Poets are Different from You and Me; They Hear Life and Experience it Through Sound

Poets are Different from You and Me; They Hear Life and Experience it Through Sound

This “borrowing” from F. Scott Fitzgerald’s famous quote about the rich kept working its way through my head as I listened to award-winning poet Christina Pugh talk about her work and her process at my recent Literary Salon.  Though his comment was disparaging, mine is meant with all admiration and, as one Salon guest put it, “awe.”

I’d met Christina in 2013 at what we both can only describe as a “celestial” experience at Ragdale, an artist’s retreat I’ve mentioned before in these posts. I’d been tremendously moved hearing her read her gorgeous words, delivered with a voice that invited us into a truly uncommon experience, and wanted to share. When she told me she had a new book out, Perception, we set a Salon date.  However, of the nine Salons I’ve held over the past eight years, only one had featured a poet, and it was a bit of a hard sell to get my avid fiction readers to come out for it. That Salon, featuring the wonderful Parneshia Jones introducing her book Vessel, was a tremendous success for those who attended.  I wanted an expanded audience to drop whatever “perceptions” about poetry might be holding them back and get re-excited about the literary form.

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A Cold War Thriller and Syrian Bombing Make for Implausible but True Plot Twists at Literary Salon

A Cold War Thriller and Syrian Bombing Make for Implausible but True Plot Twists at Literary Salon

I swear I didn’t plan it, but there was a lot of irony and surprise going around recently at my ninth Literary Salon. The featured author, Ellis Goodman, here to read from his new novel, The Keller Papers, brought more than a fascinating story both on the page and behind the scenes. He also unknowingly teed up the world event to happen later that evening, as well as resurfaced a bit of history between him and me.

The Backstory

More than a few years ago, when he was CEO of Barton Brands, my public relations agency at the time, Dragonette Inc, pitched Ellis for the Corona beer account. We had just left Edelman, so we were a young agency with a short list of smaller clients—Corona would have been a big coup. We jumped through hoops to demonstrate spectacular results for our modest clients with their tiny budgets, assuming he would, of course, easily extrapolate—“Wow! If they can get all this for only that, imagine what they could do for my big-budget beer!” Alas, his only words were, “It does seem that you have a lot of clients without much money . . . ” (I remember it verbatim). We were so charmed by his polite British accent and gracious manners that it took a while to realize we’d been rebuffed . . . and that he’d left the room.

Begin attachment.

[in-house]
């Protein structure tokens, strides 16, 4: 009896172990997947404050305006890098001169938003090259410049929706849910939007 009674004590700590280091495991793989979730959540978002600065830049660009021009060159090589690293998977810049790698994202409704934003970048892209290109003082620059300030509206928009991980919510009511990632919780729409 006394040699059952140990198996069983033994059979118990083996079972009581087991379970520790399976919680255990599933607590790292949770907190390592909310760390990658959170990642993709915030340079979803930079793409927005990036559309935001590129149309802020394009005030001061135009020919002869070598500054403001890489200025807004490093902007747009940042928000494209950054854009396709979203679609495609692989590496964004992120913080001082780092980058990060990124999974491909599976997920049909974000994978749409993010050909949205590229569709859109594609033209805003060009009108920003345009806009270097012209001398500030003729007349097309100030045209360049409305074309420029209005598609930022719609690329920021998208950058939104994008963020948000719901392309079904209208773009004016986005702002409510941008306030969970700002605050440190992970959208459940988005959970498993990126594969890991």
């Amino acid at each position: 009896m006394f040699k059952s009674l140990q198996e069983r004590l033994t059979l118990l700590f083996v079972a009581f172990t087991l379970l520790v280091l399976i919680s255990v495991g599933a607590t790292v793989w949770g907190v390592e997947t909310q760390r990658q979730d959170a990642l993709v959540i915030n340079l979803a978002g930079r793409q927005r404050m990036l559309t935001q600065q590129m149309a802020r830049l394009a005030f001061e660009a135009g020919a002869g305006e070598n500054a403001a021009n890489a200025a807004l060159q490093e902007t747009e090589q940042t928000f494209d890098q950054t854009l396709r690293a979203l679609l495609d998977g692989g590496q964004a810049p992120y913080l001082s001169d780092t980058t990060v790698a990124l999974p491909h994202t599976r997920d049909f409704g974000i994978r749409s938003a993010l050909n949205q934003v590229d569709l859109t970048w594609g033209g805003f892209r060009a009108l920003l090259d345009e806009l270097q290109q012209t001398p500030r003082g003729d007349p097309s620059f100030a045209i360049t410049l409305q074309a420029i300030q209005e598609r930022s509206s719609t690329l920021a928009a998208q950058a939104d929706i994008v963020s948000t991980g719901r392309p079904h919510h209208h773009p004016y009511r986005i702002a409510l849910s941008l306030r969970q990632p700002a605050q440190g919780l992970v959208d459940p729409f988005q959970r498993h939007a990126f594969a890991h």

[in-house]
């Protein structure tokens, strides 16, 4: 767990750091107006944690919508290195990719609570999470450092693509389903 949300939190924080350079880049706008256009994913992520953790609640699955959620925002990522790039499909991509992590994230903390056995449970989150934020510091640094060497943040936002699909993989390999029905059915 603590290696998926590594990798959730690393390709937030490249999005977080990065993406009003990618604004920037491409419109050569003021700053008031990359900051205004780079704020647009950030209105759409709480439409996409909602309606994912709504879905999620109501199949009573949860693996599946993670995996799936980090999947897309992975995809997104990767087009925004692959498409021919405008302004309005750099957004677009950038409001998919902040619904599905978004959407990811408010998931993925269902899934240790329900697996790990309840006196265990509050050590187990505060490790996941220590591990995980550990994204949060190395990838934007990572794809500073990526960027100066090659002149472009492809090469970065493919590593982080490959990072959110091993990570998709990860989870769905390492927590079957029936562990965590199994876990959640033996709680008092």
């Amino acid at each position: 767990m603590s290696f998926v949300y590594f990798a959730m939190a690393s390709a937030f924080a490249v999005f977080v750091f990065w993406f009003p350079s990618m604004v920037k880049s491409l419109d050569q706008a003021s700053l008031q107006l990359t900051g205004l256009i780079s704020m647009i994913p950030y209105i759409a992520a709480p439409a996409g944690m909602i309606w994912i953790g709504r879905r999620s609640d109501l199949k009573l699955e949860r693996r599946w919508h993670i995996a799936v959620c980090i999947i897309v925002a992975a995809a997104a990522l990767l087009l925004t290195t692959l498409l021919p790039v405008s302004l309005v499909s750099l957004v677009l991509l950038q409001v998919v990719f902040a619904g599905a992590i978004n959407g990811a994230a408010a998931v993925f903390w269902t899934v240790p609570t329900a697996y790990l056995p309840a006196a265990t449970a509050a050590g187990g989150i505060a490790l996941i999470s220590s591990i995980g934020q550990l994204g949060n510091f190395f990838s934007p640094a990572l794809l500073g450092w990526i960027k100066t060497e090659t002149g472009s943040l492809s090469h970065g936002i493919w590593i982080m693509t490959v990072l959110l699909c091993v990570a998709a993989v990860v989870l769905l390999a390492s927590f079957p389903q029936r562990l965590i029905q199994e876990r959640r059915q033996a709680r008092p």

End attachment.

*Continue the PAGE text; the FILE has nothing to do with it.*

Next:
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A Tale Of Two Writer's Conferences

A Tale Of Two Writer's Conferences

I just returned from two back-to-back conferences and am reeling a bit from what I’ve seen as I begin to peddle my novel after quietly writing it for the past 12 years.

Association of Writers and Writing Programs—I Am Not Throwing Away My Shot

I’ve been to the formidable AWP Conference several times in the past, but always hung to the sides, picking up what craft or marketing information I could, but not feeling quite “legitimate” without a finished manuscript. I’d found my first AWP pretty frosty. Twice, someone I’d sat next to at a lecture responded to my “hello” with a quick look at my name tag and, apparently seeing nothing useful, literally turned full-body to the evidently more credentialed person on the other side. I’d been taken aback at such a PR faux pas. How do they know I won’t be the next Donna Tart? So, this is the world we’re in, I thought, as I was repeatedly mowed down again and again until I figured out a system—leave the current session before the Q&A and you’ll have a prayer at being able to get into the next, even though you’d probably still end up sitting on the floor.

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